From the June issue: Determination of the Position of the Knee at the Time of an Anterior Cruciate Ligament Rupture for Male Versus Female Patients by an Analysis of Bone Bruises

Podcast: Listen to Dr. DeFrate discuss his article in the June issue.


Dr. DeFrate is the Frank H. Bassett III, M.D. Associate Professor of Orthopaedic Surgery at Duke University. He also holds appointments in the Department of Mechanical Engineering and Materials Science and the Department of Biomedical Engineering.

Dr. DeFrate’s research focuses on the application of engineering principles to investigate clinically relevant problems related to the musculoskeletal system. Dr. DeFrate has published widely on the use of MR imaging and biplanar radiography to measure in vivo joint function and cartilage loading in normal subjects as well as those at high risk for the development of osteoarthritis. Dr. DeFrate has also used these techniques to quantify in vivo ligament and tendon deformation.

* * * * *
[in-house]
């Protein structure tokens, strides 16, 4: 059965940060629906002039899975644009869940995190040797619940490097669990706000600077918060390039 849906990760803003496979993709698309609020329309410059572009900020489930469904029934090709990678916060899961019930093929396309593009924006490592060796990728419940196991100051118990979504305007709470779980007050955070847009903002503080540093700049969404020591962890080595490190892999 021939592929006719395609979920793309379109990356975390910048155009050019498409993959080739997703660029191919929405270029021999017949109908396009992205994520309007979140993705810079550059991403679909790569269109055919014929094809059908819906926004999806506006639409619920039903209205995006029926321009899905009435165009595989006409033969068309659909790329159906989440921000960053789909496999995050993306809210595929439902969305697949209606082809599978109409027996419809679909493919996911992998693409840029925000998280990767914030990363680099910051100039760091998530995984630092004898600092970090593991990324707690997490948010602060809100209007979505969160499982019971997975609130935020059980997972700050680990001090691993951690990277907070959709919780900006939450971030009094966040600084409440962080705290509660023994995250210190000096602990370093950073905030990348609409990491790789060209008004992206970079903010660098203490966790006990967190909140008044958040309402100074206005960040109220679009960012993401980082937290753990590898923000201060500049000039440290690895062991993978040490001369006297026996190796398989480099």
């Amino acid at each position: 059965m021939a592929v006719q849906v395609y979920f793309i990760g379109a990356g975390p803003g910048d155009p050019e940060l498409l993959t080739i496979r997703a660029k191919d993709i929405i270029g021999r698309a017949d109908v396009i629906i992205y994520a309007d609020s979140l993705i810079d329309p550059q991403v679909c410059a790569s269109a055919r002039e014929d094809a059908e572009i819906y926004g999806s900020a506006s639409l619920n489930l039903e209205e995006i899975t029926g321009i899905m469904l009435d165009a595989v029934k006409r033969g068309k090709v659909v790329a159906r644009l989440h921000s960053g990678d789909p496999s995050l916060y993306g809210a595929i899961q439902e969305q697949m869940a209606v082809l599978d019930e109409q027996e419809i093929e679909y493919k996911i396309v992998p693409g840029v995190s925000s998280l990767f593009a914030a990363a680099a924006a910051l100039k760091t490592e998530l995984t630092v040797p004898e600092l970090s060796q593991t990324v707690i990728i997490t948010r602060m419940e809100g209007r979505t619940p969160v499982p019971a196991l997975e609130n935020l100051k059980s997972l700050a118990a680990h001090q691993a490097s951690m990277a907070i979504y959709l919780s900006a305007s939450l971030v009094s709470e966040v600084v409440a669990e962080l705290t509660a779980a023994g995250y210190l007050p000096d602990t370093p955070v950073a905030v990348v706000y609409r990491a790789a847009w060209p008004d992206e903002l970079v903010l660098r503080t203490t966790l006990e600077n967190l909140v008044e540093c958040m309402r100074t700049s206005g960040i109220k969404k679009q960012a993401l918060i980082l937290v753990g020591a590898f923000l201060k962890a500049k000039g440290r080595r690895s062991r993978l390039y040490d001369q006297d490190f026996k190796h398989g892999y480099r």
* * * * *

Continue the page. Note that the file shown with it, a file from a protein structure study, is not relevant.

Additionally, he has recently developed a new “stress test” of the knee for evaluating changes in the mechanical response to activities of daily living. By combining these approaches with MRI sequences that non-invasively quantify tissue composition as well as local and systemic biomarkers of tissue metabolism, innovative analyses of joint health can be performed. Using this approach, Dr. DeFrate has led a number of clinical research projects at Duke University Medical Center, including several NIH grants related to cartilage degeneration after ligament injury and ACL injury mechanisms. His work in this area has recently been acknowledged by the 2016 Kappa Delta Young Investigator Award from the American Academy of Orthopaedic Surgeons (AAOS) and the Orthopaedic Research Society (ORS).

Selected Other Published Work in AJSM